Vail Daily column: Time for action on immigration reform
Last week, President Obama took it upon himself to make this year’s lame duck session decidedly less “lame” by announcing a series of sweeping changes to our nation’s immigration system. This executive action offers temporary status to millions of undocumented immigrants and contains two key — and controversial — components:
• An expansion of the population of people eligible to apply for the 2012 Deferred Action for Childhood Arrivals program. Before Obama’s executive order, the program allowed young immigrants who came to the United States before turning 16 and have been present since Jan. 1, 2010 (previously June 15, 2007) to a apply for a deportation deferral. Previously, applicants must have been under 31 years old. Obama eliminated this age cap and also extended the validity period from two years to three. This means that DACA status is renewable in three-year increments.
• The implementation of a new program called Deferred Action for Parental Accountability, which will allow certain parents of U.S. citizens and green card holders to obtain work authorization. The caveat here is that you must qualify for this benefit as of Nov. 20. Anyone who has a child in the United States after that date, or anyone who has a son or daughter that gets a green card or naturalizes after that date, is not eligible for DAPA.
The executive action promises many additional changes, including an increase in border security and changes to the employment-based immigration system designed to grow the economy and create jobs.
Unsurprisingly, Obama’s action outraged Congressional Republicans, who argue he doesn’t have the authority to defer deportations for such a large class of people (of the 11 million undocumented immigrants in the United States, it is estimated that the executive action will impact 4 to 5 million without legislation.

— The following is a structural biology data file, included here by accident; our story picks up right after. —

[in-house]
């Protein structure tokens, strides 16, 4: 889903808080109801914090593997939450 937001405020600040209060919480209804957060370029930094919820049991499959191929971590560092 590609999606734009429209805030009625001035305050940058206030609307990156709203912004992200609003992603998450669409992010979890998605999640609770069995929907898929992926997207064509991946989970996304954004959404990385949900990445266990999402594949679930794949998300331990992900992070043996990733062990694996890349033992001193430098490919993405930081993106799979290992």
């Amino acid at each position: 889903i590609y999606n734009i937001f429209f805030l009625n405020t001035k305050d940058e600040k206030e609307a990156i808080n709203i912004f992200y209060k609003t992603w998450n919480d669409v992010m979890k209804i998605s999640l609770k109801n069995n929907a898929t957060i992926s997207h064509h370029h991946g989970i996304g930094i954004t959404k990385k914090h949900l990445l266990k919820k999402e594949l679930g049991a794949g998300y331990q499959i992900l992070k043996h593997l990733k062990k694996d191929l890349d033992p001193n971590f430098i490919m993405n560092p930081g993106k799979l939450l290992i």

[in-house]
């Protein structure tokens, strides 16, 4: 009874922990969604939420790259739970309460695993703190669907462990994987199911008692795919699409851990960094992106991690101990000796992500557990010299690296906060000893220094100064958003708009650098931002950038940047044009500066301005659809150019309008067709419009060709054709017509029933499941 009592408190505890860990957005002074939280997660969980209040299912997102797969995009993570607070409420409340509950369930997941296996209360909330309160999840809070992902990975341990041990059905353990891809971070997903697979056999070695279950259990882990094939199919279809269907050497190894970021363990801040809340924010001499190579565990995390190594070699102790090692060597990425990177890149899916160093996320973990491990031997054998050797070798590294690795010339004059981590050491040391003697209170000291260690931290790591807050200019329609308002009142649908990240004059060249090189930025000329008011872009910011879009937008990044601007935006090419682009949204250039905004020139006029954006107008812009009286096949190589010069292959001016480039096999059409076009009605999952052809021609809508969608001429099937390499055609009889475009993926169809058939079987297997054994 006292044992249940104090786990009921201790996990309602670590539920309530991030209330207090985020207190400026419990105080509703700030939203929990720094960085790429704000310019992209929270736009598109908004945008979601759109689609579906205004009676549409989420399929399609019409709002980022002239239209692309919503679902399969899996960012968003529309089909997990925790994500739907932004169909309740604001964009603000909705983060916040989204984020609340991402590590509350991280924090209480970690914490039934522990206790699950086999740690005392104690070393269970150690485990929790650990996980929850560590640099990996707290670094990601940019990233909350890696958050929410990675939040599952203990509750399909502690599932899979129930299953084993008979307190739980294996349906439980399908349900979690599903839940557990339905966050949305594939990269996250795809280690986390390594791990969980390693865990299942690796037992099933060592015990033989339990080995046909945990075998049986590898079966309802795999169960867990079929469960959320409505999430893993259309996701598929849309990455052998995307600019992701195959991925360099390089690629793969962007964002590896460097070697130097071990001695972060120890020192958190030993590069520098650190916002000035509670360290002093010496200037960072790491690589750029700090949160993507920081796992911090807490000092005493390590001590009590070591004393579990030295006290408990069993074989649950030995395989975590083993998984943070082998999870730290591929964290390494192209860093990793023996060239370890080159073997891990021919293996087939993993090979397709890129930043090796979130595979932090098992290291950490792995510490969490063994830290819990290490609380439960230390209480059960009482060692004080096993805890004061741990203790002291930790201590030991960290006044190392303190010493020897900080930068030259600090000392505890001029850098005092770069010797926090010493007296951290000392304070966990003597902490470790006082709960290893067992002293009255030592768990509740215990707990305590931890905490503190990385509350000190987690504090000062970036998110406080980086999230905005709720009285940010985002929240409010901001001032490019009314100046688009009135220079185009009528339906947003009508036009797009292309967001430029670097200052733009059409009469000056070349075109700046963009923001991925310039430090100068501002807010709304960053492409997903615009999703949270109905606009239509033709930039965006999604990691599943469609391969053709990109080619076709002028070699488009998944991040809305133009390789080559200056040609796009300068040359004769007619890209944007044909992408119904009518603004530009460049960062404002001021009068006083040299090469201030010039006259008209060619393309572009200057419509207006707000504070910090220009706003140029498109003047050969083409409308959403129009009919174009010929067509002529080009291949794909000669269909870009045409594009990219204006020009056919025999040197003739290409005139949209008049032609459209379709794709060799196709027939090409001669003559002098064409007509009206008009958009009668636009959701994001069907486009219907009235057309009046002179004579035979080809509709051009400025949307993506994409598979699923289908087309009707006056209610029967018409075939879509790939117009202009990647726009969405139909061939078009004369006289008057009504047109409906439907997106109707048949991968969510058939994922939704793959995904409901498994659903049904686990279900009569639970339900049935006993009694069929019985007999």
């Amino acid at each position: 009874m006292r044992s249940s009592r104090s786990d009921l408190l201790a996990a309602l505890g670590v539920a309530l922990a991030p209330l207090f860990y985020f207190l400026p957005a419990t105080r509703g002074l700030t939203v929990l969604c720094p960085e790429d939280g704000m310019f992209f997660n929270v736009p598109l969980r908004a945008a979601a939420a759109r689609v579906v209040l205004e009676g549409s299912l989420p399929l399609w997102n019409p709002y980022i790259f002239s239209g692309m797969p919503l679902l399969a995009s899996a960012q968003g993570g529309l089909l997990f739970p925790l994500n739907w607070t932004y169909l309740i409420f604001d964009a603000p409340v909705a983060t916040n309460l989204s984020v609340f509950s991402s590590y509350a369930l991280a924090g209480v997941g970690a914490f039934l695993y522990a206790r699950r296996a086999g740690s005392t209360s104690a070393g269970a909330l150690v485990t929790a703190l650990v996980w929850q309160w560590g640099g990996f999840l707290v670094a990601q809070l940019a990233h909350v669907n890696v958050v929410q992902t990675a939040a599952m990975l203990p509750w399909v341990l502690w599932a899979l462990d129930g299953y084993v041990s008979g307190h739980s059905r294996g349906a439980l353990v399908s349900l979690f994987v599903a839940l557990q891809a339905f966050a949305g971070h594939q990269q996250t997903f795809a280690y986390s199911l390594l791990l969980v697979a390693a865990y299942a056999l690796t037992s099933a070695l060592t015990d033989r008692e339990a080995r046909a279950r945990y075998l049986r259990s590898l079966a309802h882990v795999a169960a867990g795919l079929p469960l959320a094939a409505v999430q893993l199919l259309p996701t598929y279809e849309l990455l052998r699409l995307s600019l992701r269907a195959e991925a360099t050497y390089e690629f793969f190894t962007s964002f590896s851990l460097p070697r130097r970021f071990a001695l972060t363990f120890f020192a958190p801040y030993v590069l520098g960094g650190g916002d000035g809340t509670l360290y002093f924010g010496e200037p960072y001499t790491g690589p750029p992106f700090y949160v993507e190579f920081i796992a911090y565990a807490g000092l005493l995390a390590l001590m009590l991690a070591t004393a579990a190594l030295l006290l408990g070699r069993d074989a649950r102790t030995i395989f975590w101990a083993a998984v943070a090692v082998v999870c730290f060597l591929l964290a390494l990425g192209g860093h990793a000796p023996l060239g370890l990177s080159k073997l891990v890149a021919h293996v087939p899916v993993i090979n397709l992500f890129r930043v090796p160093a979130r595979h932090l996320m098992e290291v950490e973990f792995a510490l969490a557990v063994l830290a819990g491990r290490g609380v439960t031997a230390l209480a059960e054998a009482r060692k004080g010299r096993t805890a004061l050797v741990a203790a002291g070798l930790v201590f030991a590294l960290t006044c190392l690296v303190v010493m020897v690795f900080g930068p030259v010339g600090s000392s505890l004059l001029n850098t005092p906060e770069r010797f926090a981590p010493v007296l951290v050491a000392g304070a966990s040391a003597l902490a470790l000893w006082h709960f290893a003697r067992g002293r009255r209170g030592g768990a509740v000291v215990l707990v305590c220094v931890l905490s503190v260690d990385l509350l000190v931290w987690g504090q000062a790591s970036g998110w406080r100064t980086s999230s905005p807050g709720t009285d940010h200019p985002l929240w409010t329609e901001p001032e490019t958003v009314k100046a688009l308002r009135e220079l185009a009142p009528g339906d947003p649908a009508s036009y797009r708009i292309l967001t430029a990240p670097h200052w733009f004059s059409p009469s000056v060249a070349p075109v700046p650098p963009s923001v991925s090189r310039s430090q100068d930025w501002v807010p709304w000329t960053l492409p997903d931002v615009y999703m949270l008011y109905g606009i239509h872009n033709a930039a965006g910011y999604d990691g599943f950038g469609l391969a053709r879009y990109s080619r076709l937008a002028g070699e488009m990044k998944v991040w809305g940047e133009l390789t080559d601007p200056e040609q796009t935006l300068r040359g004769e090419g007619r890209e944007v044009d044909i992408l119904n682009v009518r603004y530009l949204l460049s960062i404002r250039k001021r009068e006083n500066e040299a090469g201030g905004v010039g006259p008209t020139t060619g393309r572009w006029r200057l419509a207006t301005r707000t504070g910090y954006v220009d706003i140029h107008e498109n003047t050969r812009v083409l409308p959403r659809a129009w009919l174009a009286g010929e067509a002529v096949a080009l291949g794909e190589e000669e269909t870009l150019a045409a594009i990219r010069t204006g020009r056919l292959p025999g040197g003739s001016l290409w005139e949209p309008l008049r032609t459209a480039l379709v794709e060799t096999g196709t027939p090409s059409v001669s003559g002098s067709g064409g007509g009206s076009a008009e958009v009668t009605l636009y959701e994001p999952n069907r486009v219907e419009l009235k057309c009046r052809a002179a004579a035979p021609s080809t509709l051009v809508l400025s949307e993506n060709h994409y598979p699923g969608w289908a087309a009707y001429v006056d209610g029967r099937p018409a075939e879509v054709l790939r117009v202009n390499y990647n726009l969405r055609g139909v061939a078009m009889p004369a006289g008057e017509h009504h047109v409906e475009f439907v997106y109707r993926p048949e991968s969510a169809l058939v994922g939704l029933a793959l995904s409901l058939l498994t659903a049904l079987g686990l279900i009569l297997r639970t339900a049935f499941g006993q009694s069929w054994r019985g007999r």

Interestingly, nearly all of Obama’s recent predecessors, dating back to John F. Kennedy, have taken executive action on immigration. Let’s take a look: Clinton took executive action to protect Haitian refugees from deportation, and President Bush before him took similar action to protect Salvadoran refugees. In 1987, impacting more than 100,000 families, President Reagan deferred deportations for the minor children of parents legalized by the 1986 Immigration Reform and Control Act. In 1990, President Bush extended Reagan’s “family fairness” policy to all spouses and unmarried children of people legalized by the 1986 Immigration Reform and Control Act. This executive action affected 1.5 million people. Kennedy reached 1 million people in 1961 when he directed the Department of Health, Education, and Welfare to establish a formal program to assist Cuban refugees.
So there you have it. History repeating itself.
Before forming an opinion on the politics and legality of Obama’s move, it is important to recognize what these recent changes are and what they are not. Most importantly, this is not an amnesty and none of Obama’s changes confers permanent status; only Congress has the power to do that. Additionally, Obama’s successor can likewise employ the power of the executive branch to undo Obama’s changes. Finally, those who benefit under DAPA and DACA will not have legal status, nor will they even be on a path to legal status; they will have a temporary protection from deportation and the opportunity to obtain work authorization.
I agree with both sides here. With the Republicans in that of course there is a better way to do immigration reform. Executive action does not actually “reform” anything, because the messy and broken Immigration and Nationality Act remains messy and broken. And I agree with Obama when he urged Congress to pass a bill. If there is a better way to do immigration reform, then do it! Put those words to action, and, rather than simply undoing what Obama has done. Pass legislation that will result in real reform.
Koby L. Polaski is a senior attorney at Joseph Law Firm in Edwards.